Investigating a novel combination treatment of androgen deprivation therapy, pelvic external beam radiotherapy and radium-223 dichloride in the management of hormone sensitive prostate cancer metastatic to bone

  • Philip Turner

Student thesis: Doctoral ThesisDoctor of Philosophy



Prostate cancer is the commonest malignancy affecting men in the UnitedKingdom; its incidence is set to rise globally. In the UK, approximately 18% ofmen will present with metastatic disease at outset, metastatic hormonesensitive prostate cancer (mHSPC). This is an incurable condition, for whichthe mainstay of treatment consists of androgen deprivation therapy (ADT).Recently a number of treatments added to ADT have been shown to extend survivalin these patients including docetaxel and abiraterone as well as external beamradiotherapy (EBRT) to prostate (in low volume disease). We wished to test thenovel combination of concurrent radium-223 + EBRT to prostate and pelvic lymphnodes in mHSPC.



The combination of ADT + radium-223 + radical prostate and pelvic EBRTin mHSPC would prove feasible, safe, acceptable to patients, leading to a phaseIII randomised trial.



We began by benchmarking our institutional rates of toxicity from EBRTto prostate and pelvic nodes. Informed by that study, we designed a clinicaltrial testing the combination ADT + concurrent radium-223 (at 55 kBq/kg q28days for 6 cycles) + EBRT to prostate and pelvic lymph nodes (74 Gy in 37fractions to prostate + 60 Gy in 37 fractions to pelvic lymph nodes). Primaryendpoints were recruitment, toxicity (CTCAE scoring), and quality of life(patient reported EPIC scoring). Secondary endpoints were radiological responsewith whole body (wb)MRI, PSA/ALP response and time to first symptomaticskeletal event (SSE). We tested a range of potential biomarkers of prognosis,response to treatment and molecular dosimetry.



The trial has successfully completed recruitment. Grade 2 diarrhoeaoccurred in 20% of patients, there was no grade 3 GI toxicity. Grade 3 GUtoxicity occurred in 3.3% of patients, in keeping with prospective trials ofEBRT to prostate and pelvis alone. Grade 3 leucopenia, neutropenia andthrombocytopenia occurred in 6.7%, 3.3% and 3.3% of patients respectively. BothGI and GU domains of quality of life fell during the trial treatments but eachreturned to baseline on completion. wbMRI scans of 26 evaluable patients,between baseline and end of treatment showed complete response in 3 (11.5%),partial response in 14 (53.8%), stable disease in 4 (15.4%) and progressive diseasein 5 (19.2%). There is a significant reduction in ALP between screening andfinal cycle of radium-223 (Median 90 IU/L screening to 55 IU/L p<0.01). Median progression free survival is 21.7 months. Median SSE free survival not reached. 11 of 30 patients developed a fracture on trial, the majority were asymptomatic pathological fractures. Three putative biomarkers have shown interesting initial signal warranting further analysis in larger trials namely: DNA damage repair deficiency assay; rate of complex DNA damage seen on MFISH in leucocytes and rate of gH2AX signal seen on immunofluorescence in leucocytes as markers of bone marrow dosimetry. Circulating tumour cells showed no signal of utility as a biomarker of response.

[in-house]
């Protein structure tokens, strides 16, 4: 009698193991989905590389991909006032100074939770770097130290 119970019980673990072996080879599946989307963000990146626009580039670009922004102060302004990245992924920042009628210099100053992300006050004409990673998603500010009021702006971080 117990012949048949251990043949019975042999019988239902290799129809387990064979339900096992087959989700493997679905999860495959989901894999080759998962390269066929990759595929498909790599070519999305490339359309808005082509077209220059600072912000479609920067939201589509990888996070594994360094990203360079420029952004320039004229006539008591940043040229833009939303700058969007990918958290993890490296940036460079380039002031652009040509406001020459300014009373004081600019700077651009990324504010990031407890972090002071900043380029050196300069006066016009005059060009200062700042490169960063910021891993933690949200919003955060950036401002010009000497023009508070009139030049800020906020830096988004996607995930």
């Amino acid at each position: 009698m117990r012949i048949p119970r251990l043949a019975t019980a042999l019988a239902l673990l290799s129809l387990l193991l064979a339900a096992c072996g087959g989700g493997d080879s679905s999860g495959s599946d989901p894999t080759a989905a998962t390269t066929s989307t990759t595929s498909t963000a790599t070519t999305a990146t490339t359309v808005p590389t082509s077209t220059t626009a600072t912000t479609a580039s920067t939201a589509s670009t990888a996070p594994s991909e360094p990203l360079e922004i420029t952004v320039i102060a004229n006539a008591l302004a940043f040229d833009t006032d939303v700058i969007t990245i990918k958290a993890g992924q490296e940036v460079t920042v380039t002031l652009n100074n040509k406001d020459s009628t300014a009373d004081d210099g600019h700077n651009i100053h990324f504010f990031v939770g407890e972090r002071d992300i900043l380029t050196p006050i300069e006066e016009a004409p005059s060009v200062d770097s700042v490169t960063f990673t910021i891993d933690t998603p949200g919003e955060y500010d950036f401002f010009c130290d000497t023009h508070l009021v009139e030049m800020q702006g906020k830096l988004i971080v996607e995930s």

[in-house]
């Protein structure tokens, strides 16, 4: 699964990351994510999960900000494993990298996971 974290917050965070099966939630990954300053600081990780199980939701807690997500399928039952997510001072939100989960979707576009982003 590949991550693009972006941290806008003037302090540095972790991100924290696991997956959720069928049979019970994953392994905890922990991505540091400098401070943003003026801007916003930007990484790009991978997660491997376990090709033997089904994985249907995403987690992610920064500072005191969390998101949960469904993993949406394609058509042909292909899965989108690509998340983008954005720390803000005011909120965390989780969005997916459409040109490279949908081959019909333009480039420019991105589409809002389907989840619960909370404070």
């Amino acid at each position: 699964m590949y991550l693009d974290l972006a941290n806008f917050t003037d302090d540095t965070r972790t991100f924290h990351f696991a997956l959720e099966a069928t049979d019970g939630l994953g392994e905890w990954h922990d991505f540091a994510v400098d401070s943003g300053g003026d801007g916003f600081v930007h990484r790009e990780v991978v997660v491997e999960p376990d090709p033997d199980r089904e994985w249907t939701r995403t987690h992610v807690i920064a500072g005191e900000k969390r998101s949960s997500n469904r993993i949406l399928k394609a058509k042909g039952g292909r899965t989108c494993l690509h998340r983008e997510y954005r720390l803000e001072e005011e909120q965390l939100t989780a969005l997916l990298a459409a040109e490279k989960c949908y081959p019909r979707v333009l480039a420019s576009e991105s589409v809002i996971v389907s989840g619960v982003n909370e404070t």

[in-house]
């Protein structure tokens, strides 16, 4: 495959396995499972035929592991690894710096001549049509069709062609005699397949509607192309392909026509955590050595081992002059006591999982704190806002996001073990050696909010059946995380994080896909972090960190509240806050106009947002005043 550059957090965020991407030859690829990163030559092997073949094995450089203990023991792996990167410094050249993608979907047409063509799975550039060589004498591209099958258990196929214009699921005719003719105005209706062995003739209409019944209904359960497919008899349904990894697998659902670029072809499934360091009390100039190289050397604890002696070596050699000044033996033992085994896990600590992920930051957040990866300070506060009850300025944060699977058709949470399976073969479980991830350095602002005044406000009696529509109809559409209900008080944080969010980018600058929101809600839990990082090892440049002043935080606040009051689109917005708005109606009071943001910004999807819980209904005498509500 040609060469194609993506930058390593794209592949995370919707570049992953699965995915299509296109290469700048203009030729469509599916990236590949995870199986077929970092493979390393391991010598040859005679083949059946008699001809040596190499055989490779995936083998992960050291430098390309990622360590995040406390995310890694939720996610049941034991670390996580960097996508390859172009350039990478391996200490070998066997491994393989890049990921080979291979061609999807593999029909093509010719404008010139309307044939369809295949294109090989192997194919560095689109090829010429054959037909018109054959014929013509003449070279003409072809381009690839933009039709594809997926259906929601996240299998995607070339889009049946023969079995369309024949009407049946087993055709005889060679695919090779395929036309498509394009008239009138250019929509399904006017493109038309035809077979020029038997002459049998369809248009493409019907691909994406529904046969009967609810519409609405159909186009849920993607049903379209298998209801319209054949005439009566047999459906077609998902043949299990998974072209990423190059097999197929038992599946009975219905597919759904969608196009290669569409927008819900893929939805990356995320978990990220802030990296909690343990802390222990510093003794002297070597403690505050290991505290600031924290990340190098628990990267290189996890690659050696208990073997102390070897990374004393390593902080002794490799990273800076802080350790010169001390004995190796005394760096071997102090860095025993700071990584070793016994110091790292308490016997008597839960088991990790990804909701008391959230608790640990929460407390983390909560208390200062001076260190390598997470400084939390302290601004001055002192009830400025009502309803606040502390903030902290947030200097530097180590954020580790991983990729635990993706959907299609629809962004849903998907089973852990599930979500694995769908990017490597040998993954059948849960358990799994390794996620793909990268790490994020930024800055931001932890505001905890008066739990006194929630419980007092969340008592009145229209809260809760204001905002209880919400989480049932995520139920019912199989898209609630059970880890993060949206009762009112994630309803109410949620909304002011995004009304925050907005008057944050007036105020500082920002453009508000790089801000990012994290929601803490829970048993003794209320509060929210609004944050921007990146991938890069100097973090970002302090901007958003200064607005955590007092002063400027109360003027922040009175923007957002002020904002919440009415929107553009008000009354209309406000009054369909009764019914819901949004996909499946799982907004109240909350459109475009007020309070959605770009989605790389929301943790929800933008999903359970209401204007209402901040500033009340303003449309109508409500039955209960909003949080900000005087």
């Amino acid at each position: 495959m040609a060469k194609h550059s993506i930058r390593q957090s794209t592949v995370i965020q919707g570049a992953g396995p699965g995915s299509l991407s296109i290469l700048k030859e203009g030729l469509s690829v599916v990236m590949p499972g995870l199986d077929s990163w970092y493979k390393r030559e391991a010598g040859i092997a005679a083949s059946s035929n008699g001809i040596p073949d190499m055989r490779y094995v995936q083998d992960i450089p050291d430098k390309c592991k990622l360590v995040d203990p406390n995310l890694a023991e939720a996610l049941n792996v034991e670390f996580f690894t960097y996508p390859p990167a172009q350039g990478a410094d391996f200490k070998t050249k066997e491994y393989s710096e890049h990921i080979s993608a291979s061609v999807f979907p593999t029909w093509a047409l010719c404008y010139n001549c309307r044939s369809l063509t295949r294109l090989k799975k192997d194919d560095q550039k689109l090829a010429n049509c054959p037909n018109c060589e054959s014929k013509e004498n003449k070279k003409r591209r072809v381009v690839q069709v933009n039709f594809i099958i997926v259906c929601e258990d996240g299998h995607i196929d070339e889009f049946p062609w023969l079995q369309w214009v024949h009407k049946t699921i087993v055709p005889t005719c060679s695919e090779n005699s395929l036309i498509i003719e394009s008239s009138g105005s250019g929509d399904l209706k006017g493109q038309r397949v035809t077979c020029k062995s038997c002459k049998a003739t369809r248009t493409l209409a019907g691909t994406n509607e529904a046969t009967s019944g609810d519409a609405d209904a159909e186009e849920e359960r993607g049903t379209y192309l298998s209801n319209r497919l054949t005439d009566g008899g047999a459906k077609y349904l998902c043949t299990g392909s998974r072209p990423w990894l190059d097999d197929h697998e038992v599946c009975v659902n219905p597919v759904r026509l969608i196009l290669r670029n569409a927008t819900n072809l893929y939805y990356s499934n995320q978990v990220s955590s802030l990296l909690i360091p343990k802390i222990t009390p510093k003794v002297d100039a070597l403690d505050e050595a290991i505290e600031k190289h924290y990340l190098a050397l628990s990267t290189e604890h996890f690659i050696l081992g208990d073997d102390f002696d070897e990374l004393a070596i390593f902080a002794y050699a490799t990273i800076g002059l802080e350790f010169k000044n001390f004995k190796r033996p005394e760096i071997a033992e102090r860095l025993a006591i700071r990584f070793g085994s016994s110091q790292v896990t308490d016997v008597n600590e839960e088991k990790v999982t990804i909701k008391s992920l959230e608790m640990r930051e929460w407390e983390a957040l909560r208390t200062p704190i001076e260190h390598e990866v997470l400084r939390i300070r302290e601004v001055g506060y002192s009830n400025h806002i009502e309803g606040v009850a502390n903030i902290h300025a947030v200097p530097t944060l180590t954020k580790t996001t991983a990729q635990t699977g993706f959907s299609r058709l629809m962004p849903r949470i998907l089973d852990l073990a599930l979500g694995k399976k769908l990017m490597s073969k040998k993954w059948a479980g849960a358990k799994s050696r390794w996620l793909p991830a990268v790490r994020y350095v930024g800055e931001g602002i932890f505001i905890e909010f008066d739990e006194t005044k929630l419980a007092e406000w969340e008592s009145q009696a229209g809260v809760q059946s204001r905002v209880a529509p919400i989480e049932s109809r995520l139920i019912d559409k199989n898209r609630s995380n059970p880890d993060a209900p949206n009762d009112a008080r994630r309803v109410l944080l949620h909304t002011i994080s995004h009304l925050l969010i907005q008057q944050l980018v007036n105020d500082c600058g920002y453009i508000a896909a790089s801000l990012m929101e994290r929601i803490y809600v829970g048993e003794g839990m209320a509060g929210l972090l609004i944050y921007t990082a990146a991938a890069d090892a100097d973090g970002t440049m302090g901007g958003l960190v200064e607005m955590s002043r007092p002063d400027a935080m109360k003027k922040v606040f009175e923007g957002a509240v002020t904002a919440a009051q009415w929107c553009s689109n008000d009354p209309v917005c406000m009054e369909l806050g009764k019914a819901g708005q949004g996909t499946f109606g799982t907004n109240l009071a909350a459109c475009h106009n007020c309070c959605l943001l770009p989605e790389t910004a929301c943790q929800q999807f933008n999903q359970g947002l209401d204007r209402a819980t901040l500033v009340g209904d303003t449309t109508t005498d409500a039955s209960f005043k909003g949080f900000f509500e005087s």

This treatment combination is safe and feasible with a signal toefficacy and warrants phase III exploration

Date of AwardJul 2020
Original languageEnglish
Awarding Institution
  • Queen's University Belfast
SponsorsBayer PLC, Friends of the Cancer Centre, Prostate Cancer UK & Movember Europe
SupervisorJoe O'Sullivan (Supervisor), Suneil Jain (Supervisor) & Kevin Prise (Supervisor)


  • Prostate Cancer
  • Radionuclide therapy
  • Radiotherapy
  • Radium 223

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